All in all, a really well done live set that I probably won't listen to very much again. I appreciate it and all, but I don't get the urge to throw it on for fun or for dancing. Maybe that's because it's a live performance, a wonderful party I wasn't invited to, or maybe it's just because I already have several Moonshine releases with the same MO and the same BPM. Or maybe I'm just a loser. But I've learned a lot from this record about pacing and structure in live dance music, and I still think it's a hell of a disc.

Please Donate to Help Save PopMatters

PopMatters have been informed by our current technology provider that we have until December to move off their service. We are moving to WordPress and a new host, but we really need your help to fund the move and further development.





'A Peculiar Indifference' Takes on Violence in Black America

Pulitzer Prize finalist Elliott Currie's scrupulous investigation of the impacts of violence on Black Americans, A Peculiar Indifference, shows the damaging effect of widespread suffering and identifies an achievable solution.


20 Songs From the 1990s That Time Forgot

Rather than listening to Spotify's latest playlist, give the tunes from this reminiscence of lost '90s singles a spin.


Delightful 'Miss Pettigrew Lives for a Day' Is Good Escapism

Now streaming on Amazon Prime, Bharat Nalluri's 2008 romantic comedy, Miss Pettigrew Lives for a Day, provides pleasant respite in these times of doom and gloom.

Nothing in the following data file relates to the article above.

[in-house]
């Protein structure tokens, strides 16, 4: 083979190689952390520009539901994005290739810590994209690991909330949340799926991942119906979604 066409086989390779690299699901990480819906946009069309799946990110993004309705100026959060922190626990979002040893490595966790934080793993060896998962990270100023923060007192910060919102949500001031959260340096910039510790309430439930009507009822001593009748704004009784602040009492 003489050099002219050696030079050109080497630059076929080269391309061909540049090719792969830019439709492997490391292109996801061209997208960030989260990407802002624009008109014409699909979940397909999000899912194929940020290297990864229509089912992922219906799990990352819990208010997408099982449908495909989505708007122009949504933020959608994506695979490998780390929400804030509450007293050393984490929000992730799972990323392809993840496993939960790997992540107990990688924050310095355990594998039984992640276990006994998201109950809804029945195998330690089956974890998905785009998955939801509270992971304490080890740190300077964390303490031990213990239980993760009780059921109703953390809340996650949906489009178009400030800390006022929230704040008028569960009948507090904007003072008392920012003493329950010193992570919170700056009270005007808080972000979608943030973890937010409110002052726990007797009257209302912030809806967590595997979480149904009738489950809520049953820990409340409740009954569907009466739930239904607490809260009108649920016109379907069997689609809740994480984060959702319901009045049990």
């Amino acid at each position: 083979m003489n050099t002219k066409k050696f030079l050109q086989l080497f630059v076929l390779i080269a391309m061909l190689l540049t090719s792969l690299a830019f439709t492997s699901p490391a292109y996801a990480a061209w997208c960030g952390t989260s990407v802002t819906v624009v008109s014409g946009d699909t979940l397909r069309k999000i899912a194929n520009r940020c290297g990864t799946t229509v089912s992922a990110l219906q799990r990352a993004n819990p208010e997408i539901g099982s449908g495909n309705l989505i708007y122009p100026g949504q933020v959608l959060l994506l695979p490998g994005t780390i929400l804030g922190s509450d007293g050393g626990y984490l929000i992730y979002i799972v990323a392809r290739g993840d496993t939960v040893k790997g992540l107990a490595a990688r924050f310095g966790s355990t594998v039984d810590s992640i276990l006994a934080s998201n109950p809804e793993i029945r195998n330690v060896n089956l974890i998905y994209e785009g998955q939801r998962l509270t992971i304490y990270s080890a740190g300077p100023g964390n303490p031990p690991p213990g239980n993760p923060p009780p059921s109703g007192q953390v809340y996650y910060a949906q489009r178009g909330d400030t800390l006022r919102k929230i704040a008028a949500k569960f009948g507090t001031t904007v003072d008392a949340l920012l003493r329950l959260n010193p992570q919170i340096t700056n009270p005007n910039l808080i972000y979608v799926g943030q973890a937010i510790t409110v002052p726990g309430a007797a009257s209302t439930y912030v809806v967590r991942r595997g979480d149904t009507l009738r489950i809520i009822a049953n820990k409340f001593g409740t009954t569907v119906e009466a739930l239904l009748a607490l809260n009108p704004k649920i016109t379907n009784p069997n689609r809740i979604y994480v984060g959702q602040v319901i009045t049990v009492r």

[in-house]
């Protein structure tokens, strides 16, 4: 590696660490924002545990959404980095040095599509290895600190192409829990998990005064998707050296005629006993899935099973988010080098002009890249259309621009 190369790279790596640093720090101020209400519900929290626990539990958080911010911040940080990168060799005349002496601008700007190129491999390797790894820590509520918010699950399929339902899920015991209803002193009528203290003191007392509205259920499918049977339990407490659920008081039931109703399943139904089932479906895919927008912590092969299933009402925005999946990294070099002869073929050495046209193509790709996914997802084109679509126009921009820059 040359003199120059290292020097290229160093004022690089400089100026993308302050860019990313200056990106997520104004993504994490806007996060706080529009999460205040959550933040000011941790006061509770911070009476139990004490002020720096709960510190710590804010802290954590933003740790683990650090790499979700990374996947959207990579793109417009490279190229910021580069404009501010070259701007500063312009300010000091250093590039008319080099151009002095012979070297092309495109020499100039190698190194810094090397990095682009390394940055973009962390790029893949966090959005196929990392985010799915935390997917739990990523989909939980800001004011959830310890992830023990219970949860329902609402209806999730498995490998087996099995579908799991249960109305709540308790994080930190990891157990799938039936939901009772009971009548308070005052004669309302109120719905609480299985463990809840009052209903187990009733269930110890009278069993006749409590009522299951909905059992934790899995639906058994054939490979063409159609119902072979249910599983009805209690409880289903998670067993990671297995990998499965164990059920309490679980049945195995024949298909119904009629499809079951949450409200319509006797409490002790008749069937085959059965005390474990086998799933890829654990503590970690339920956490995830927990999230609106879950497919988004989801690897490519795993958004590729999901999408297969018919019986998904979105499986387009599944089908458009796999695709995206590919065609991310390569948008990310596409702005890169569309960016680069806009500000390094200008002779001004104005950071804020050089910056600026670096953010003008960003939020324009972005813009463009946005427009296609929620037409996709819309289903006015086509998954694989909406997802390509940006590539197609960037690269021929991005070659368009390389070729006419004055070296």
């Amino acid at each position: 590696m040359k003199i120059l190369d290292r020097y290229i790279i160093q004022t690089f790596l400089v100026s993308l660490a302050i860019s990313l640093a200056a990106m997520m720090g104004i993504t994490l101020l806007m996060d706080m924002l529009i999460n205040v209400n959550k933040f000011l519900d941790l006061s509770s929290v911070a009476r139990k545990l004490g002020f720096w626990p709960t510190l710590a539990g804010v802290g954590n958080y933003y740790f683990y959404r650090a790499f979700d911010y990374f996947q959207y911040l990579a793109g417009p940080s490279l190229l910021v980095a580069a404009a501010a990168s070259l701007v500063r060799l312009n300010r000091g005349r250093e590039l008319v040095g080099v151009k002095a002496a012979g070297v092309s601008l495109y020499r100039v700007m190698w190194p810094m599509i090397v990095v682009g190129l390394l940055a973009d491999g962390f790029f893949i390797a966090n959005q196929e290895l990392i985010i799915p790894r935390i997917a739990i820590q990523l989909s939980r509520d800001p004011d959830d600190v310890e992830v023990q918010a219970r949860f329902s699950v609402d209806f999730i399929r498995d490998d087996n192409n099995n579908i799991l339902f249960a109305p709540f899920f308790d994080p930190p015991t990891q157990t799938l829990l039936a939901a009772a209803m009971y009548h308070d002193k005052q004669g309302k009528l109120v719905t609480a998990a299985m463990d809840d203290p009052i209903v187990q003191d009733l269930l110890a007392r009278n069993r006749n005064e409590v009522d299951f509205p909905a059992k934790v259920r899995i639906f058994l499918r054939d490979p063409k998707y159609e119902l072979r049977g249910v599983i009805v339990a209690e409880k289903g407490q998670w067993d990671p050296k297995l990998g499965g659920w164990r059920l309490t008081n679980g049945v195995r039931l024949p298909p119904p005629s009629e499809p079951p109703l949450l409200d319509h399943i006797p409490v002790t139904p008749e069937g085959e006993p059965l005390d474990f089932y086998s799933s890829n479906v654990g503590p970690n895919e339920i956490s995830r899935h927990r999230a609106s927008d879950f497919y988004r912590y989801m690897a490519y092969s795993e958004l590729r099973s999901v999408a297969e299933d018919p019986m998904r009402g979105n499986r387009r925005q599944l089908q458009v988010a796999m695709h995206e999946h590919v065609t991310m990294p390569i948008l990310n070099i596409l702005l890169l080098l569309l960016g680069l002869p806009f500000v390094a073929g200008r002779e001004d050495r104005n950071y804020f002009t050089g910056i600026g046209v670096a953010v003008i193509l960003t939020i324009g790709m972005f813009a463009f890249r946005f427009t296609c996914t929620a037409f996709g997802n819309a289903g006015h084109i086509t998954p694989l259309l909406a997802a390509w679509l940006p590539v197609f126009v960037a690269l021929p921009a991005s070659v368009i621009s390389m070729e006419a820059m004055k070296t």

The 10 Best Horror Movie Remakes

The horror genre has produced some remake junk. In the case of these ten treats, the update delivers something definitive.


Flirting with Demons at Home, or, When TV Movies Were Evil

Just in time for Halloween, a new Blu-ray from Kino Lorber presents sparkling 2K digital restorations of TV movies that have been missing for decades: Fear No Evil (1969) and its sequel, Ritual of Evil (1970).


Magick Mountain Are Having a Party But Is the Audience Invited?

Garage rockers Magick Mountain debut with Weird Feelings, an album big on fuzz but light on hooks.


Aalok Bala Revels in Nature and Contradiction on EP 'Sacred Mirror'

Electronic musician Aalok Bala knows the night is not a simple mirror, "silver and exact"; it phases and echoes back, alive, sacred.


Clipping Take a Stab at Horrorcore with the Fiery 'Visions of Bodies Being Burned'